Philosophy’s Own Religion

by Don Cupitt, SCM Press, 2000
Reviewed by Lloyd Geering

As with all of Don Cupitt's books this is not one for popular consumption. This is partly because he is forging a new path and, to appreciate it fully, one needs to have a critical understanding of the path by which we have reached the present. But neither is the book difficult to read. He avoids the traditional philosophical and theological jargon (in which too many people still feel at home) and invites us to think critically along with him as he analyses where we are and pioneers an uncharted path.

Don sets out to describe the philosophy and religion of the future. He begins by making some very timely and interesting observations about the philosophy of religion hitherto. It is now changing rapidly because the way the world appears to us has been changing. This means that the days of dogmatic theology are over; it began to reach its end at the beginning of the nineteenth century, even though it lingered on in this century with people like Karl Barth and Tom Torrance.

This fact, along with the phenomenon of the globalization of all cultures, has freed up the philosophical enterprise to carry on with its proper function which is to pursue such questions as 'How are we to live, and what can we hope for?' In Part Two, 'We and the World', Don discusses just where the philosophy of religion is in the radical-humanist world of today. There is much to learn here of how we are to understand the human 'self'. 'To be somebody you have to have a life-history, you have to be in language and you must be part of a We'.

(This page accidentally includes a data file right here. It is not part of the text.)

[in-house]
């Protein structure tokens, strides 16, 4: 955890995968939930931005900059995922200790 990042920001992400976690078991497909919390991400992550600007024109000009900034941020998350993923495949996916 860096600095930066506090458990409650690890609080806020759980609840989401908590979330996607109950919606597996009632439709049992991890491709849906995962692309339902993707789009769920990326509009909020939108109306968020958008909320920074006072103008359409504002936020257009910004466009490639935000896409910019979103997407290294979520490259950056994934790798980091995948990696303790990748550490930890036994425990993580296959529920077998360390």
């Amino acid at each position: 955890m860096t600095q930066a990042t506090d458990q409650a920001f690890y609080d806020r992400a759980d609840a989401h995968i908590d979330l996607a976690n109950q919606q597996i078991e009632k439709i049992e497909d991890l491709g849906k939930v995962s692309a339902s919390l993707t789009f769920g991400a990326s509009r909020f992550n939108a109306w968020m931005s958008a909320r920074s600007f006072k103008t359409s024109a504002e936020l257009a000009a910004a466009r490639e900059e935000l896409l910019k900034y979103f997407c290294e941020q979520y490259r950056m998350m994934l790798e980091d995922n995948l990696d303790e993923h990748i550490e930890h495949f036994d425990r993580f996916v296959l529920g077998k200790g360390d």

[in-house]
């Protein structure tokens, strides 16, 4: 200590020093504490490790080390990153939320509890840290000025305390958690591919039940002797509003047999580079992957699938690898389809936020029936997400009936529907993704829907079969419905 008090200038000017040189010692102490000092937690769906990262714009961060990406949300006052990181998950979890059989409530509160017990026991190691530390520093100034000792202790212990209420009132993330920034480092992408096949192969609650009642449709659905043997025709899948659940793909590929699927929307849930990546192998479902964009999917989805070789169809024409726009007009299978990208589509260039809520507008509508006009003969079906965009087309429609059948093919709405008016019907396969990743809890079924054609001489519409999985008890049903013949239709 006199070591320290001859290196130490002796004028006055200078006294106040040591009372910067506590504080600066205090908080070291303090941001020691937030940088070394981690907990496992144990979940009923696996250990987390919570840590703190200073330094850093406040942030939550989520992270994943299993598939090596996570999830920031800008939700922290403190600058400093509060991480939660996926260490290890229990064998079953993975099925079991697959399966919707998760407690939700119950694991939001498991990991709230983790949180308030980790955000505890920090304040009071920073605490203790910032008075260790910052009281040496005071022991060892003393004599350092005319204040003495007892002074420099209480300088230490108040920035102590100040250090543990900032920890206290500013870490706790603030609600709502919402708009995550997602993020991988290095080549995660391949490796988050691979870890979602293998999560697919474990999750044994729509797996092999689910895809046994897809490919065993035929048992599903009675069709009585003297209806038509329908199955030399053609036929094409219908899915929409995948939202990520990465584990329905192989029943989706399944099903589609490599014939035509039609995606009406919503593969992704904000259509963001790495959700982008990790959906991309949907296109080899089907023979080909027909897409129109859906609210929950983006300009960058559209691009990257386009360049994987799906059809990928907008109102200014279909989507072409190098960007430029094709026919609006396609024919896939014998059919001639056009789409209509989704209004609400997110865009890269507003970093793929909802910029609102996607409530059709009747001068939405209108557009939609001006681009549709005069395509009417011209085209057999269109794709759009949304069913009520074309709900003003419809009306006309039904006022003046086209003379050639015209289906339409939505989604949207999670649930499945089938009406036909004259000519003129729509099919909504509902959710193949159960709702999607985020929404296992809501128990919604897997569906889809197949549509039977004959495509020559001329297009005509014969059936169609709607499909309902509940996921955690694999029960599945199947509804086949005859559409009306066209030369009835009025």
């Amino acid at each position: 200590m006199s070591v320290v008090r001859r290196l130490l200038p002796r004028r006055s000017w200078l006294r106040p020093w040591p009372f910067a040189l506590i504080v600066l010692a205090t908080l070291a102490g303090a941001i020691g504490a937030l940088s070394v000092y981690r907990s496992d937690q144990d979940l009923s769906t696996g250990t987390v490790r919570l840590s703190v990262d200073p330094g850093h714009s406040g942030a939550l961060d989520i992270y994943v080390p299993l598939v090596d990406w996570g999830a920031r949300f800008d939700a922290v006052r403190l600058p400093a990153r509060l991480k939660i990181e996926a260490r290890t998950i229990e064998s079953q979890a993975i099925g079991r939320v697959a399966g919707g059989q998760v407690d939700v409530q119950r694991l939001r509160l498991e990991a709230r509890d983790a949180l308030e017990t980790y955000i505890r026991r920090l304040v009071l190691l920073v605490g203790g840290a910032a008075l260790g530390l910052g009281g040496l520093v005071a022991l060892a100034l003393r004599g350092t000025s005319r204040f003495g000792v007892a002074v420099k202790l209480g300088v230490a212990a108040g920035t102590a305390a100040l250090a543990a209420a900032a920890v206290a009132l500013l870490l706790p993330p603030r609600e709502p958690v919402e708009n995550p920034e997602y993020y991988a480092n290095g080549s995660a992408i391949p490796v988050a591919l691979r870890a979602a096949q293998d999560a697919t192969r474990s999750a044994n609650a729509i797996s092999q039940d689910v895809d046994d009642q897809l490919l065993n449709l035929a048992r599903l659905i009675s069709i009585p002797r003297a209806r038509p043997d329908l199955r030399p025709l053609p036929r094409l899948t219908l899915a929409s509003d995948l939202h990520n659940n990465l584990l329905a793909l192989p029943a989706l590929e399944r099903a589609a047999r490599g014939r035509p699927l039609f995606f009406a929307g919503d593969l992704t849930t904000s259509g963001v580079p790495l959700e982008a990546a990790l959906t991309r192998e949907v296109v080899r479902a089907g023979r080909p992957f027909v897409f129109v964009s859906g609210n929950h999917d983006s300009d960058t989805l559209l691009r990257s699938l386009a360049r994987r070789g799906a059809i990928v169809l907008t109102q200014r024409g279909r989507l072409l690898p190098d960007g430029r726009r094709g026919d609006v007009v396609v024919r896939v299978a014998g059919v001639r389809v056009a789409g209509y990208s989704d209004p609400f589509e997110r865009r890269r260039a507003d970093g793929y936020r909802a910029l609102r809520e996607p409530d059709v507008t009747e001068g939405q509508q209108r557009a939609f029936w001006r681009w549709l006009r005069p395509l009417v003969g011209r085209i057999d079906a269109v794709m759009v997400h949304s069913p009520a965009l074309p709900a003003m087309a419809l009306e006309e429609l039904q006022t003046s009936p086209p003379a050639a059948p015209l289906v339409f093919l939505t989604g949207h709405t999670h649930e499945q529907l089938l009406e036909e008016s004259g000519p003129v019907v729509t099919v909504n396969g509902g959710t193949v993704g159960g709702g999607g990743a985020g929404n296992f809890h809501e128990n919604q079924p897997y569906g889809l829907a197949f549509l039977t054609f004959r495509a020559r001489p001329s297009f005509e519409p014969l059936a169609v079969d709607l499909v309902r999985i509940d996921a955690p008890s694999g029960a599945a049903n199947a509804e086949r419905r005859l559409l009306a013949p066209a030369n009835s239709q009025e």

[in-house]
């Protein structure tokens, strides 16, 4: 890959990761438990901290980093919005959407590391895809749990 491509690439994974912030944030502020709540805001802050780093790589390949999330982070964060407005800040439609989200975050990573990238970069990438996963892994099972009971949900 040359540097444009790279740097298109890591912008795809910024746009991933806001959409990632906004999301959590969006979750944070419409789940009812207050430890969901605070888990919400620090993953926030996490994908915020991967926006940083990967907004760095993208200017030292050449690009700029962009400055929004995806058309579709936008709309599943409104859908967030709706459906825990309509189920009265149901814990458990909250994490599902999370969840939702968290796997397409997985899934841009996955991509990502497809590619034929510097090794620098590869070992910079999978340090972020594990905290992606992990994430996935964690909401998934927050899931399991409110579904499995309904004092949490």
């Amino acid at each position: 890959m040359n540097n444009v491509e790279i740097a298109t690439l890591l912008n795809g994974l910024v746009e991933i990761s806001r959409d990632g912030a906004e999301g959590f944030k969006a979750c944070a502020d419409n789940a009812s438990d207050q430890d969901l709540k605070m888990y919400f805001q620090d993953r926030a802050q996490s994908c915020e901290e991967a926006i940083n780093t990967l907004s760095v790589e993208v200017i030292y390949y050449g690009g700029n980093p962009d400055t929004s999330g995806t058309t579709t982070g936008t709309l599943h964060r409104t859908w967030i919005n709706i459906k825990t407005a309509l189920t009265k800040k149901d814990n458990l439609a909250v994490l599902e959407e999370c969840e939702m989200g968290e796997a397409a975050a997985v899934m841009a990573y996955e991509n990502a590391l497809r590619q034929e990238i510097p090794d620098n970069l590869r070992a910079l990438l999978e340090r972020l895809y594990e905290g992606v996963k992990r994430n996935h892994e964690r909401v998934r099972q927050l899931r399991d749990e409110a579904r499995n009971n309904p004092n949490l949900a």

In Part Three Don discusses the beliefless religion of the future. It may still owe much to historic Christianity but it will no longer manifest itself in exclusive claims or distinctive labels. As he says, 'Global religion is at last truly catholic or universal'. We shall no longer have or look for any great scheme of doctrine, for it will take the form of a universal religious humanism.

Neither will there be any authoritative church; the latter's role will be replaced by informal religious associations like that of the Society of Friends and even the Sea of Faith Network (as Don noted at our recent Conference). Don sketches a religion of life in which we learn to say yes to transience, to practice expressive living (or what Don has previously called 'solar' living), follow humanitarian ethics.

This is not an easy book to summarize for though it is written to the above plan, its value is chiefly to be found in the many insights and observations that the author offers along the way. It lends itself to very profitable group discussion.

Lloyd Geering